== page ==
On the usefulness of taxation


First edition on 28/10/2013 - Updated 01/02/2017 

When tax kills... 

Income tax, vat, family allowance, family allowances, deductions for high school and university students, local taxes, ... everything is increasing, everything is good to drain. "The French must make effortsThis refrain, repeated over and over again by politicians (whose public opinion is convinced that they are not making any effort), is unbearable, as if life until now had been made up of luxury, voluptuousness and unconsciousness. "We must reduce the deficit" ... but the deficit is not only budgetary, it is also and above all a political credit deficit90% of mistrust, 10% of unemployment, 0% of growth, 100% of deficit: a chronic deficit of solutions to respond to social and economic challenges that no public policy seems to be able to overcome. It is not the debt ratio that is the problem but the appropriateness of the collection and use of public money

The usefulness of the public levy should be questioned.

For several years, anger has been rumbling. From the "pigeon" VSEs to the antics of "tax exiles", from the administrative and fiscal phobias of our exemplary rulers to the outbursts of small entrepreneurs (who make more noise than the big bosses), or even from the Breton revolutionaries to the angry red bonnets, the tax affairs have caused a lot of ink to flow and created a lot of bitterness and distrust. Obviously, the alleged fictitious employment of current political leaders (several are concerned) does not help the matter and is just another signal sent to an already convinced public opinion. So convinced that it has become disillusioned and therefore ready for anything. The point of no return to fiscal understanding has been passed. And yet ... everything seems to continue "as usual", France now has 2000 billion in public debt and a deficit of 100% of its GDP. Like the student who claims, as if to get rid of the conversation, that he has understood everything, and who tirelessly makes the same mistakes. Our only teacher is reality, and some people think they are better than the master.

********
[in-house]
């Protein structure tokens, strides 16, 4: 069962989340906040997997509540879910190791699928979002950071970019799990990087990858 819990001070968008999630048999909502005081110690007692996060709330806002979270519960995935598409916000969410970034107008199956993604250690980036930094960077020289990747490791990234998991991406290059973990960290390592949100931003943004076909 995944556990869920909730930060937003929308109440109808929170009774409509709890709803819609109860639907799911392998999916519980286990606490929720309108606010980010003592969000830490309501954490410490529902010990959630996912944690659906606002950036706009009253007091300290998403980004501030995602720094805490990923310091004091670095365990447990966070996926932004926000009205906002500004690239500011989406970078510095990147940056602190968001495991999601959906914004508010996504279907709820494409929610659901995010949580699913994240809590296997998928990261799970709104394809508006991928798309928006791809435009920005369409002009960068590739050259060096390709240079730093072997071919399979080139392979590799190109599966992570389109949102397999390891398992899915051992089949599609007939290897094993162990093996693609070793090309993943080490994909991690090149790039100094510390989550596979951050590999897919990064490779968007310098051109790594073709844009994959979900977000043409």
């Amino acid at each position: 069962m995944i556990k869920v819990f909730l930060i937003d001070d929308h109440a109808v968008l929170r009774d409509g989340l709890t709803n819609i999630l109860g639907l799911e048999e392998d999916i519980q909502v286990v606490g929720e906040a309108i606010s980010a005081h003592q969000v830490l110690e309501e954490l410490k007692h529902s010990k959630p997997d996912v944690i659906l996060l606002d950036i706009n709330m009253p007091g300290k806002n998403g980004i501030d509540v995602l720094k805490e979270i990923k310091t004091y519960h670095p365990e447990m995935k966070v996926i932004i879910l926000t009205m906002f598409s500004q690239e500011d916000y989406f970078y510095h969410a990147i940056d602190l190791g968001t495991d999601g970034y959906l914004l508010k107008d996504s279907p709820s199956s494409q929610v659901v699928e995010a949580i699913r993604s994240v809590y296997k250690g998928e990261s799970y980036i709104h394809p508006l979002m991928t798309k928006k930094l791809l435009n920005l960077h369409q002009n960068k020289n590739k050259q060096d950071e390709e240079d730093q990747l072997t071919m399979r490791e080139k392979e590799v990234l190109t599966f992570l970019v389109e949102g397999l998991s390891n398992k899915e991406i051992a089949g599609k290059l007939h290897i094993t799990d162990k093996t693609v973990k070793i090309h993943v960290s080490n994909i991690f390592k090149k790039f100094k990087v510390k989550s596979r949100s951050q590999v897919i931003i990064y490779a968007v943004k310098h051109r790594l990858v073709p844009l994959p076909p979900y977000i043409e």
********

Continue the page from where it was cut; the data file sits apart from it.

Political lines and dogmas do not move, but head offices, investments, tax residences and young people are free to move. In the silence, the "small" bosses despair and run out of steam, and the "small" employees (i.e. the tax base) see their purchasing power squeezed between the inexorable inflation of public taxes and constrained expenditure on the one hand, and the stagnation, or even decrease, of their income on the other. It's the fiscal vice.

The pressure on purchasing power increases as the political depression sets in. The national sport becomes that of escape, like the hunted game, we flee, we defiscalise, we avoid, we dodge, we pay and we cash in under the table (those who can), while waiting to be in the doldrums, the hallali, and finally the slaughter. The problem for the State is that game is becoming rare and thin!  

Behind these movements, these outcries, these cries of alarm, there is a lot of commentary and judgement on the lack of patriotism and selfishness of some, or on the other hand, the confiscatory nature of the tax burden. Whatever the case, we can no longer stand this gap between effort on the one hand and irresponsible waste on the other. 

For companies and individuals alike, frail boats cannot be transformed into tax container ships.